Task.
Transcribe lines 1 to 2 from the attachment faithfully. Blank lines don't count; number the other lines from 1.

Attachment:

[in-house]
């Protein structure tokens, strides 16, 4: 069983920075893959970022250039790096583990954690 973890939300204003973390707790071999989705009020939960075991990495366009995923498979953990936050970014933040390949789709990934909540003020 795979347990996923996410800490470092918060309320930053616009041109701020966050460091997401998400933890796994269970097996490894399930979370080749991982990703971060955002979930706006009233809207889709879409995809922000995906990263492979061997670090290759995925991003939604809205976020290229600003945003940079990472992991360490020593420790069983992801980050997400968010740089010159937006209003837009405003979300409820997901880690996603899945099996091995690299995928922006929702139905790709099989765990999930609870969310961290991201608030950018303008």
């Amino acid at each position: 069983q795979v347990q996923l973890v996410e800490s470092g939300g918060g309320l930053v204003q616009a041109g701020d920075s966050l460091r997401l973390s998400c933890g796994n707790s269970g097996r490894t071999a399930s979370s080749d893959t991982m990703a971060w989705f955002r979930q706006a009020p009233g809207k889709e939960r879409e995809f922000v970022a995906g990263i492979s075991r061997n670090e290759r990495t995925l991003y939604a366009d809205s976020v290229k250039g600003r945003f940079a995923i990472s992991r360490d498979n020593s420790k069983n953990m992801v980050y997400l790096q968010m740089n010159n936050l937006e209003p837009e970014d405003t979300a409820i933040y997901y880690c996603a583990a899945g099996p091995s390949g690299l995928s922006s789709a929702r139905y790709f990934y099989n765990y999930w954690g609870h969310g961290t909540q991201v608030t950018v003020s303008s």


[in-house]
């Protein structure tokens, strides 16, 4: 069983920075893959970022250039790096583990954690 973890939300204003973390707790071999989705009020939960075991990495366009995923498979953990936050970014933040390949789709990934909540003020 795979347990996923996410800490470092918060309320930053616009041109701020966050460091997401998400933890796994269970097996490894399930979370080749991982990703971060955002979930706006009233809207889709879409995809922000995906990263492979061997670090290759995925991003939604809205976020290229600003945003940079990472992991360490020593420790069983992801980050997400968010740089010159937006209003837009405003979300409820997901880690996603899945099996091995690299995928922006929702139905790709099989765990999930609870969310961290991201608030950018303008």